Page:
Over the next few years, learning about bands and listening to music became my main source of entertainment. When you are constantly entertained by what's new and hip, your favorite day becomes record release day. In high school and into college, Best Buy offered new release for 10 bucks, so this was where you'd find me on Tuesdays.

Well, times have changed. My love for new music still exists, but the Internet has changed everything. Albums started leaking online several years ago, so now bands put them online for us before the album release. More attention is given to having an album release show so fans can pay SOMETHING to see the artist instead of just listening for free online.

Today's One Awesome Thing is record release days, or, more specifically, Noah Gundersen's debut full-length album, Ledges, which is out today via Dualtone Records (The Lumineers, Delta Spirit). This album is beautiful. I've had the pleasure of seeing Noah play his own stuff 3 times since moving to Seattle, in some of the most unique settings (house show, Timber!, Triple Door) and look forward to seeing him a 4th time at the Neptune Theater for his release show this Saturday. I could go on and on about Noah Gundersen's unique songwriting ability, but I'll let my friend, Greg Jones, at Ear to the Ground do that instead.

Sunday, August 4, 2013


Yesterday I listened to an episode of This American Life from a week back called "The View From In Here". In Act One, we hear about the story of an inmate and corrections officer who had sat down together to share a real conversation for the first time. This was put together after the inmates watched a documentary called "The House I Live In", which talks about, among other things, how the war on drugs has perpetuated a vicious cycle of locking away drug offenders for relatively short stints that render them unable to earn an honest dollar because they are turned away from jobs and college grants due to their record.

Much like all of us, in a way, these offenders have to do whatever it takes to make a dollar. As a result of their situation, they choose selling drugs or theft to line their pockets. If I were them, I'd probably do the same thing.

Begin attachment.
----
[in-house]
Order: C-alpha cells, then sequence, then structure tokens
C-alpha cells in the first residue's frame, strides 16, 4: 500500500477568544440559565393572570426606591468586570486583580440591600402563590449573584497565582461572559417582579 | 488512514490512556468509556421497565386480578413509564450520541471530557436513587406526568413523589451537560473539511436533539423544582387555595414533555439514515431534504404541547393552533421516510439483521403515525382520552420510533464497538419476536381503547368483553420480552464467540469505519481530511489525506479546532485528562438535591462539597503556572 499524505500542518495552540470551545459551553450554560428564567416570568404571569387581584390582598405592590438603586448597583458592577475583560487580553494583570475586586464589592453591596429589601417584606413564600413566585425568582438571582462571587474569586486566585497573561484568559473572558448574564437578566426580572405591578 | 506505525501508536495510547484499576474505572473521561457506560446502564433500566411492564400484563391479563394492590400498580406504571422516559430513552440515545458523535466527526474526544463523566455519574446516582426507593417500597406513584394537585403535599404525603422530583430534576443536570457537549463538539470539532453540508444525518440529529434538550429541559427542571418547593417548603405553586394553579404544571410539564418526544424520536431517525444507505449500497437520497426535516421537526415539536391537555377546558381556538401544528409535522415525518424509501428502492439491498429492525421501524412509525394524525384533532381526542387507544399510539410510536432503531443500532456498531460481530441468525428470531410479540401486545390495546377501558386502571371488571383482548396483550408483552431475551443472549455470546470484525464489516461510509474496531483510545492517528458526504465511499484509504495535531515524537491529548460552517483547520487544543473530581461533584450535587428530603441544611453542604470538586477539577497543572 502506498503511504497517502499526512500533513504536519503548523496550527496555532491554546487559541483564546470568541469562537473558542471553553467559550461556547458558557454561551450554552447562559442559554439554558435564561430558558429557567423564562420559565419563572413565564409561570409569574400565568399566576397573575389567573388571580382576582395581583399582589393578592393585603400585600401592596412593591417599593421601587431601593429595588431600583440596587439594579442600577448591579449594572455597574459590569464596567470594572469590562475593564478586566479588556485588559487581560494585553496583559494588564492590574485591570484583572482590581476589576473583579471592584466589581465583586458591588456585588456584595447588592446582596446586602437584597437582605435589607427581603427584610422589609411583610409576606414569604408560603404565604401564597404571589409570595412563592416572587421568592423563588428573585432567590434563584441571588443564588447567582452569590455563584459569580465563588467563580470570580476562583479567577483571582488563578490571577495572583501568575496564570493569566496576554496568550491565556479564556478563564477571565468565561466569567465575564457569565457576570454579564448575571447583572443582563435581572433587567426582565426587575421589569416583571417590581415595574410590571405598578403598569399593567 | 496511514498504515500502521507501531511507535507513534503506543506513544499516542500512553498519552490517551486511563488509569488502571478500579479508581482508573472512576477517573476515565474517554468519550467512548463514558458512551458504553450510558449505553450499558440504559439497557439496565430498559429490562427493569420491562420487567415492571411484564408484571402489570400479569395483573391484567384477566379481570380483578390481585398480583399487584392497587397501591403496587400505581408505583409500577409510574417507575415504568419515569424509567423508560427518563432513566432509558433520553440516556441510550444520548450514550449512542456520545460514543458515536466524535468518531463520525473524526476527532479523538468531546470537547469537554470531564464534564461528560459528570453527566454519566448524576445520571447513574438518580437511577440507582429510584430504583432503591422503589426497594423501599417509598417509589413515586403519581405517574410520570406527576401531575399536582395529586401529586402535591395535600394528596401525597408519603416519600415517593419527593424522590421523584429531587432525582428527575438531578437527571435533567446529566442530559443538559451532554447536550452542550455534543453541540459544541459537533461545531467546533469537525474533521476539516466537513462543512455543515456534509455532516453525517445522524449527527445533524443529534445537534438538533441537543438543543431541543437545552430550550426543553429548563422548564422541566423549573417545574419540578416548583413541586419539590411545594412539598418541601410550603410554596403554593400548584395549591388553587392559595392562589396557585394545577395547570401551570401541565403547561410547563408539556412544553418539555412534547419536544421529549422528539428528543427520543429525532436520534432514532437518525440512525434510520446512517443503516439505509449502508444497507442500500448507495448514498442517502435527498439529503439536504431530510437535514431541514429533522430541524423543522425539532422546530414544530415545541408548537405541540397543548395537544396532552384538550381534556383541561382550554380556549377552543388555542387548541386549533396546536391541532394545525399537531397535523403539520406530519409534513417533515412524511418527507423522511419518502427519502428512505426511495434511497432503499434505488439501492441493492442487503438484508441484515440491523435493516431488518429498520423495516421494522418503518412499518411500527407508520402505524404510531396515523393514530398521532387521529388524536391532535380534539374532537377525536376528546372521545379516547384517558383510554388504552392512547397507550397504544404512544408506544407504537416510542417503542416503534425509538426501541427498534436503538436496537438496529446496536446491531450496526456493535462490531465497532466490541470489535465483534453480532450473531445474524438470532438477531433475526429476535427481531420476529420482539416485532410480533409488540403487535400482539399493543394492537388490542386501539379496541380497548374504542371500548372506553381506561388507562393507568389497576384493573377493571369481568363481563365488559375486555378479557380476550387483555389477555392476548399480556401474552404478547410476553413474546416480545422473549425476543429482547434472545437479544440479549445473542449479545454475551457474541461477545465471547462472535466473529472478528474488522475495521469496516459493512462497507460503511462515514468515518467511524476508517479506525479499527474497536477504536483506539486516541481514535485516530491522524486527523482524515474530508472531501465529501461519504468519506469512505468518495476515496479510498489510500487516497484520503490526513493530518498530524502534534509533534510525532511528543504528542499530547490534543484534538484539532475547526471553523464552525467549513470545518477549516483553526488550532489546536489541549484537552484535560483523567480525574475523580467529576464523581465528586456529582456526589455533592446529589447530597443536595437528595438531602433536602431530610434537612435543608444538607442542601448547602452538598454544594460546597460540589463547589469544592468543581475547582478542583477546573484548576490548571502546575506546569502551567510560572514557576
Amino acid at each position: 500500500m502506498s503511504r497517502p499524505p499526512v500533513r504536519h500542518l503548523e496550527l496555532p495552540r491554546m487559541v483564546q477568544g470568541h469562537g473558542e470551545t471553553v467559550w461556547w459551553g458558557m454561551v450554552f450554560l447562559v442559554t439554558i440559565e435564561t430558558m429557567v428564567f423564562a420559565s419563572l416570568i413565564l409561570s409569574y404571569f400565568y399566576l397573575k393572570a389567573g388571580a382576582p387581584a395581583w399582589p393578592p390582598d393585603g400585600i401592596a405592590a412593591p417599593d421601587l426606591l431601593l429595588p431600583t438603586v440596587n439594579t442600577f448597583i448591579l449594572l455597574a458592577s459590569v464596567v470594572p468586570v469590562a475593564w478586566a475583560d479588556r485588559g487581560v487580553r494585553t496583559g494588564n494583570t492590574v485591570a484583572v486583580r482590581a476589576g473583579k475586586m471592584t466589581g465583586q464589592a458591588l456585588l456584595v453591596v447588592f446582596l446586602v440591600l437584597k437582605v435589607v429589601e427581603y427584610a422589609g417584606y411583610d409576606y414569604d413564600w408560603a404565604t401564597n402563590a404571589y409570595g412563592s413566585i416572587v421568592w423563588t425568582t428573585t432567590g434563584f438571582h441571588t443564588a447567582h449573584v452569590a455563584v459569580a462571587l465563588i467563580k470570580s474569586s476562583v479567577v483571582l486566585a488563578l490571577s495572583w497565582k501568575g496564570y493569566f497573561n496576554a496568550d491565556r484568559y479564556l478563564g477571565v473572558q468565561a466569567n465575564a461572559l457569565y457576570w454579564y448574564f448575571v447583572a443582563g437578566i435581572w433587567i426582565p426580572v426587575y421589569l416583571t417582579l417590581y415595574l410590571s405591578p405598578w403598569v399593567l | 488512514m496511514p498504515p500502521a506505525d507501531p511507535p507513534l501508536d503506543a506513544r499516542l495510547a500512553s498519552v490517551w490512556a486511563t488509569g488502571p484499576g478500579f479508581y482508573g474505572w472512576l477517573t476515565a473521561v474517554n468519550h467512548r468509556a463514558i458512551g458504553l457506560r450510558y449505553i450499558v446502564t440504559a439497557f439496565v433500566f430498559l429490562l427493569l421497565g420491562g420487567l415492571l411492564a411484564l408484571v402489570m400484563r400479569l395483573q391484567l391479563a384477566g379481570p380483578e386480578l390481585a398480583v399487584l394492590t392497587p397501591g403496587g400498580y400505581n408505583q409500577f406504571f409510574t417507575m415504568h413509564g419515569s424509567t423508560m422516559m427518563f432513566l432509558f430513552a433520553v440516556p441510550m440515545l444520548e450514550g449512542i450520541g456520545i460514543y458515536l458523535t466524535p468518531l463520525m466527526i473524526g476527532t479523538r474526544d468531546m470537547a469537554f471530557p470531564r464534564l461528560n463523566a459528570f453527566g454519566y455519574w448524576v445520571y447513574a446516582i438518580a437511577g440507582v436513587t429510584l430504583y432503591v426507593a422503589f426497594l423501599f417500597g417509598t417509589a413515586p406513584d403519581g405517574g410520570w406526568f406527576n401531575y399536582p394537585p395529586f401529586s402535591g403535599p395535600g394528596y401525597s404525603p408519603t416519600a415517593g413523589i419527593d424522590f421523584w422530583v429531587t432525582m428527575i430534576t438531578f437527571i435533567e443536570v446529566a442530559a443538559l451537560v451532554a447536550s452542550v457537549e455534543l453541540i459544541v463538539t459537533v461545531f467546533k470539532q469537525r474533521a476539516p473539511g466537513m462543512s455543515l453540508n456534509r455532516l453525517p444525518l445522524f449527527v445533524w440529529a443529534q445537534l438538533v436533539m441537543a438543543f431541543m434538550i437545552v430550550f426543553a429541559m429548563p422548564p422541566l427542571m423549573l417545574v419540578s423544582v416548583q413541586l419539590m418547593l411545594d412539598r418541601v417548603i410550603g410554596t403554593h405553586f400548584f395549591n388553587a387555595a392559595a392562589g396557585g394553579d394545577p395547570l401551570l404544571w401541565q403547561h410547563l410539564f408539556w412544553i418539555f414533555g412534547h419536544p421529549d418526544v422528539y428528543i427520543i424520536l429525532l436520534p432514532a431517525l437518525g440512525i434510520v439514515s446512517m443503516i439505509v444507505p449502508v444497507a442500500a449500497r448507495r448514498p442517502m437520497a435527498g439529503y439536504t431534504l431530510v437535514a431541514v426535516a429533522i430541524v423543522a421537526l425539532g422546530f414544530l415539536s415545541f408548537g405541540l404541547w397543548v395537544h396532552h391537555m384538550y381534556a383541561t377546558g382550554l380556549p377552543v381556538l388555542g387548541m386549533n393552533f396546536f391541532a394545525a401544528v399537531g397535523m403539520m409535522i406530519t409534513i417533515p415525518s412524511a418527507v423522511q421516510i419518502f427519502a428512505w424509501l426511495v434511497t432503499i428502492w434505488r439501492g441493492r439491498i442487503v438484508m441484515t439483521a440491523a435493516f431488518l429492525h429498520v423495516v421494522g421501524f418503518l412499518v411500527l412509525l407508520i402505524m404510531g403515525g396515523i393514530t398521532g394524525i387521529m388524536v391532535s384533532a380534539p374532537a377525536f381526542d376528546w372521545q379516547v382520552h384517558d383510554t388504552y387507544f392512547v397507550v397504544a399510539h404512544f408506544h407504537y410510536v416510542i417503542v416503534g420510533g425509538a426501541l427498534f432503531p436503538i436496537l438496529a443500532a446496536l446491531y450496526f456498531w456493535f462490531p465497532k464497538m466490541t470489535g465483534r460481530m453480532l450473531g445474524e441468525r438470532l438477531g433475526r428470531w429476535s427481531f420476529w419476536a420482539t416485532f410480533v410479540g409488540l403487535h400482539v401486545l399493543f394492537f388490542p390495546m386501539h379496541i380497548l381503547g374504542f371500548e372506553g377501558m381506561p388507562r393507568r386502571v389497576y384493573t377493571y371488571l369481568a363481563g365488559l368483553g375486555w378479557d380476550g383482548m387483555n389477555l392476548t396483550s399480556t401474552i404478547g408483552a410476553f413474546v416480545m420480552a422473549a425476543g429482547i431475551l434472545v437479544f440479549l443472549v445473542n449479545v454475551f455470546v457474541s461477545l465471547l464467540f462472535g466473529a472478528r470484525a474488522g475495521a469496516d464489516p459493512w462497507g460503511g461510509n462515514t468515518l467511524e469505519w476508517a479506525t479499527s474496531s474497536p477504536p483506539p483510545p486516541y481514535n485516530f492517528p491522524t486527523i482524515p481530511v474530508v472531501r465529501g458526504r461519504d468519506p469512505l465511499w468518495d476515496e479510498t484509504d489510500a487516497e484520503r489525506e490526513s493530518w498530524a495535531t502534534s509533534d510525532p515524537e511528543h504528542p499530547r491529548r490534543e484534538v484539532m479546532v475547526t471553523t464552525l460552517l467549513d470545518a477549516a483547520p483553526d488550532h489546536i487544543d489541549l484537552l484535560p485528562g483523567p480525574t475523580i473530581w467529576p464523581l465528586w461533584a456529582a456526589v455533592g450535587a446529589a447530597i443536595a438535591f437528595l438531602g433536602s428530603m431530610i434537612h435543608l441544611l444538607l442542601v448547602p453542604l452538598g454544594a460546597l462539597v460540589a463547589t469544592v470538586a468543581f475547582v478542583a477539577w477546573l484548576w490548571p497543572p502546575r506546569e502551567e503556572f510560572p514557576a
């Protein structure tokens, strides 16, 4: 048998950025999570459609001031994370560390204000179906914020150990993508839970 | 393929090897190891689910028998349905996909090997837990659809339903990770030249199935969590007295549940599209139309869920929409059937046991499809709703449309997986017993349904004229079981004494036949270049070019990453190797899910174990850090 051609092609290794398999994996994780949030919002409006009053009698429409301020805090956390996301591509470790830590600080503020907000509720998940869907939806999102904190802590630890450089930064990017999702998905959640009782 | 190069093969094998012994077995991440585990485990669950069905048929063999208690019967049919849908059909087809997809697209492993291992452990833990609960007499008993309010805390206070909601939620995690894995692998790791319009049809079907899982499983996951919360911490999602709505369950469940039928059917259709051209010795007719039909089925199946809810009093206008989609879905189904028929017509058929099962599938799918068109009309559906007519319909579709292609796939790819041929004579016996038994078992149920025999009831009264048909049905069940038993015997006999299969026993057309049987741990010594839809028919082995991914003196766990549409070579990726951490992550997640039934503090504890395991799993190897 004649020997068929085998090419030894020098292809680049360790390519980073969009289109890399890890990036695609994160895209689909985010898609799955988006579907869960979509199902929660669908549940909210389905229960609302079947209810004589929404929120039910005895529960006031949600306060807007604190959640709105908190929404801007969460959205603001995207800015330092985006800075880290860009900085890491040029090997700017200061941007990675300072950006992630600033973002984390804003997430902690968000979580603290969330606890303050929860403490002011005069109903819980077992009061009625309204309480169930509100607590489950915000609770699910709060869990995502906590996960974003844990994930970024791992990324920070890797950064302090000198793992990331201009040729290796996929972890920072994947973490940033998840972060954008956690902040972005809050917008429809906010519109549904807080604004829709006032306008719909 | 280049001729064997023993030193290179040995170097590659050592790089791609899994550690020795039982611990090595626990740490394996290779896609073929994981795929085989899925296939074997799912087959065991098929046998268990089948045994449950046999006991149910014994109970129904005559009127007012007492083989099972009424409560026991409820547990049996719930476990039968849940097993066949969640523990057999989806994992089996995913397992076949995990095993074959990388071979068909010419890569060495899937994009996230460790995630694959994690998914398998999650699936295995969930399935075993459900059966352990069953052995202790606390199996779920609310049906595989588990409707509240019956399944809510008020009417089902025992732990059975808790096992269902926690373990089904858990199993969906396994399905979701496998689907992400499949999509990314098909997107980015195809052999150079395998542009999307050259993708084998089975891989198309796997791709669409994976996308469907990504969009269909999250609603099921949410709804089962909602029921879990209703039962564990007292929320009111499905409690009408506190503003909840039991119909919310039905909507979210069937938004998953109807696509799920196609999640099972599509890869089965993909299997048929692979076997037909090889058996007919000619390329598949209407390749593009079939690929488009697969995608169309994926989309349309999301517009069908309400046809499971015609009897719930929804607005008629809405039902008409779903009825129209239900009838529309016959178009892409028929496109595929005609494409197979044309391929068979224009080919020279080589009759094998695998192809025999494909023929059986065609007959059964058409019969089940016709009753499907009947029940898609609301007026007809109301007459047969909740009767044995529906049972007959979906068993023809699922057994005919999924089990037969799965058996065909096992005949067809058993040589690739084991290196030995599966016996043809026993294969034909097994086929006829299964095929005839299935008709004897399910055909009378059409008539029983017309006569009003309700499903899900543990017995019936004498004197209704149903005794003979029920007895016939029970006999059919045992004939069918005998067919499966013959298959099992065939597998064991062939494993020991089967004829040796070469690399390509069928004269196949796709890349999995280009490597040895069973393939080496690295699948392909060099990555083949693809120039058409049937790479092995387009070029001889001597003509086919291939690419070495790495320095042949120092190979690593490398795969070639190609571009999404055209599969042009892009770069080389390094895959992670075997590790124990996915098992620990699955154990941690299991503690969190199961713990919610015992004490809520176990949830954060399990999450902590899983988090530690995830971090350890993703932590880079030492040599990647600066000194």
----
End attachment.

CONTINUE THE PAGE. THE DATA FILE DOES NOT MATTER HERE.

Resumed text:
There are a lot of things I could write about today, like most days. Last night my car was broken into for the third time since I moved to Tacoma. Like the first time, I did myself no favors by parking in an empty Foss High School parking lot instead of paying the measly five bucks for parking at Cheney Stadium for the Rainiers game. In my defense, crowds have been so thick for the only two other games I've been to that parking here seemed like a natural and popular choice. Regardless, this was not the case tonight and I ended up with a rock through my window and down a stereo face plate and iPod again.

Thanks in part to the comforting presence of Aly, I reacted more calmly than the last two times. There was not much I could do after the fact and knew this was an avoidable situation. If we'd have biked there or parked in the stadium lot I'd still have a passenger side window. If I'd have brought my valuables instead of leaving them in the glove compartment then I'd still have them. Nothing to do but clean up the mess and replace what I'd lost.

The One Awesome Thing today is that I can do that. I have the money and ability to replace my window, stereo, and iPod if I want to. I live in a house with a garage to keep my windowless car safe until the missing one is replaced.

Who knows what the story is of the man or woman who busted my window to earn themselves a hundred bucks for my old stuff. What I do know is that my story is different. It is one of privilege. I came from a family that raised me well and provided for me. I learned the value of a dollar and have done what it's taken to earn the dollars I have. I came from a family of resourcefulness, which has resulted in the privilege I've provided for myself to be able to afford a comfortable lifestyle. For this I am forever thankful to God for providing.

It's easy to get down on yourself or others when something awful like this happens. How often we forget how much God has blessed us in these times. Bad things happen to good people all the time, but we are quick to forget that good things happen to good and bad people all the same.

Let us thank God for the blessings He has provided today. The sins of my assailant and myself have been washed away with the blood of Christ. Neither of us deserve it, so we've already received far more than we shall ever need.